British Pattern 1897 Infantry Officer's Sword and Scabbard : Lieutenant H A Letch, MC, Australian Flying Corps

Accession Number REL/18100
Collection type Technology
Object type Edged weapon or club
Place made United Kingdom: England
Date made c 1914
Conflict First World War, 1914-1918

British Pattern 1897 Infantry Officer sword and scabbard. The hilt has a nickel plated three quarter 'scroll' pattern pierced sheet steel guard with the GVR royal cypher and has a leather sword knot attached to the slot near the pommel. The inner front edge of the guard is stamped 1MD over 297. The grip is wire bound fishskin. The straight blade is etched half way on both sides with a foliage design having the royal coat of arms on the centre right and the royal cypher of George V on the centre left. There is a single fuller on each side for half of the length. The ricasso is etched on the right with the interlocking triangle symbol and the royal coat of arms over By Warrant in a scroll banner and the Prince of Wales three feathers over a scroll with By Appointment and HENRY WILKINSON PALL MALL LONDON on the left. A leather washer is attached to the blade where it meets the hilt and the back edge has an arrow within a D. The leather covered wooden scabbard is missing some of the leather towards the chape and has a nickel plated throat.

History / Summary

Acquired in Egypt by Harold Alexander Letch, born Donnybrook, Victoria on 3 May 1894; a clerk with the Electrical Engineers Branch of the Victorian Railways, who enlisted on 19 August 1914 at Melbourne. Letch had 2 years previous experience as a sergeant with the Signals Section of 19th Engineers, Victorian Militia. Assigned service number 6, Letch embarked for overseas service with 1 Signal Troop, (1 Light Horse Brigade) from Melbourne aboard Transport A10 Karroo on 20 October 1914; he was promoted to Corporal the same day. This unit had a good percentage of men with previous militia signals experience and served on Gallipoli from the landing with Letch maintaining one of the wireless sets landed. Letch was appointed a temporary sergeant on 21 July (confirmed on 12 November), one day later he was withdrawn to the Rest Camp at Mudros. Once Gallipoli was evacuated and his unit transferred to Egypt, Letch was promoted to Second Lieutenant (9 May) and transferred to 1 Signal Squadron, 2 Light Horse Regiment, Anzac Mounted Division, at Romani on 25 May 1916 as Regimental Signalling Officer.
He was promoted to Lieutenant on 3 December 1916 and was mentioned in despatches for 'conspicuous services rendered' on 1 March 1917, recommended by General Sir Archibald Murray, CiC , Egyptian Expeditionary Forces. During Second Battle of Gaza on 19 April he was recommended for a Military Cross, for displaying 'great coolness and pluck in supervising and assisting in laying telephone lines under heavy shell and machine gun fire, and also maintaining communications which were repeatedly broken by shell fire. His devotion to duty and courage in this and previous engagements have been conspicuous.'
On 10 May 1917, at Shellal, Letch was detached to 1 Signal Troop Brigade Headquarters for a week. At the end of June until 12 August he attended 21st Signalling Course at the Imperial School of Instruction (Fukhari). After his return, he was shot in the left leg on 3 November 1917 during the assault on Tel-el-Khuweilfe and transferred to hospital at Cairo. After recovery and a week's leave to Luxor in late December, he was seconded, on 15 January 1918, to 67 Squadron Australian Flying Corps and underwent a month's training at No 3 School of Military Aeronautics at Heliopolis from 22 February to 24 March. Letch was graded as a qualified Observer and on 1 June, officially transferred to the AFC and taken on strength of 1 Squadron.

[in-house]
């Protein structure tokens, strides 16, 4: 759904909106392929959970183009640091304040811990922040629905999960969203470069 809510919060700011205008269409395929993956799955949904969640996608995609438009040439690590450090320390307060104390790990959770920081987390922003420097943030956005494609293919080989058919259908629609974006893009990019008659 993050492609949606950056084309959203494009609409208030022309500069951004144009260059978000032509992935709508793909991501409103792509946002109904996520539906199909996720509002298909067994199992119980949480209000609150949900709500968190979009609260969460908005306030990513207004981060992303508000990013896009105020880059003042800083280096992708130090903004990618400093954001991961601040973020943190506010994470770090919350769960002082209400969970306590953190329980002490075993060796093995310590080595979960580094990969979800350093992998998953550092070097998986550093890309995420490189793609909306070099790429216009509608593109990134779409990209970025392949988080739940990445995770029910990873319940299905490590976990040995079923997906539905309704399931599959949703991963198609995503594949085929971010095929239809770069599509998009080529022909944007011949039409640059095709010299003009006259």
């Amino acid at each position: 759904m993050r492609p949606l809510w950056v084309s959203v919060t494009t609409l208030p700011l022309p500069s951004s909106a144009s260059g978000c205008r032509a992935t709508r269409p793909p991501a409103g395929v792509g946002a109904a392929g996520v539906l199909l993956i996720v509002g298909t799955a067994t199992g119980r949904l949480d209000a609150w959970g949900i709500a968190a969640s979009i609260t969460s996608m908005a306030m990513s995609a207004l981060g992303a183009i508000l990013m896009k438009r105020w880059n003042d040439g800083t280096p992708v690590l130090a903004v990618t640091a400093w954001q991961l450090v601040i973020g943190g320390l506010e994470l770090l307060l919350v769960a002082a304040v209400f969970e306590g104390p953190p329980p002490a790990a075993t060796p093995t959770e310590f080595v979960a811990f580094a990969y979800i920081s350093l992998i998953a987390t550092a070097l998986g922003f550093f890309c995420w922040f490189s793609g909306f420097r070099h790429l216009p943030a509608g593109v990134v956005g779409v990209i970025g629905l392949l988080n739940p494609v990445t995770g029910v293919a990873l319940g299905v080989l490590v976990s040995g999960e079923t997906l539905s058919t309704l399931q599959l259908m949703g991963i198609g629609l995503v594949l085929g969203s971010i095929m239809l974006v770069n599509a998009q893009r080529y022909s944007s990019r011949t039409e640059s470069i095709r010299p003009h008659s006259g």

On 22 August, whilst 1 Squadron was based at Ramleh, Letch was an observer in a Bristol Fighter with Lieutenant J M Walker as pilot. They, with another fighter, piloted by Captain AR Brown with Lieut G. Finlay as observer flew a standing patrol over the Ramleh aerodrome from 12:15. At about 13:10, at a height of about 16,000 feet, the War Diary Appendix notes: 'Patrol ... saw an EA two seater flying SE from Sameil. The EA on seeing the Bristols turned and made for his lines. Capt Brown got between the EA and the line and attacked from the front. Lieut Walker attacked from behind. The EA Observer managed to get Lieut Walker through the petrol tank setting him on fire.' Brown added in his Combat Report 'a few seconds later I saw Lieutenant Walker's machine go into a vertical dive and burst into flames.' The Appendix continues: 'Capt Brown maintained his position in front and above EA thus enabling Lieut Finlay to get off 400 rounds; at this point Lt Finlay's guns slipped out of the mounting. Capt Brown then dived on EA forcing him down. When within 1500 feet of the ground the propeller of EA stopped. EA landed at approx O85 R66. Both occupants were taken prisoner'. They were identified as members of 300 Fliegerabteilung (Flying Detachment 300), based at Jenin, part of Pasha 1 Army group. The action concluded at 13:20. Harold Letch was buried the following day by the Reverend CF Edwards, Ramleh Military Cemetary Grave no 87 ; this was moved postwar to plot AA. 21.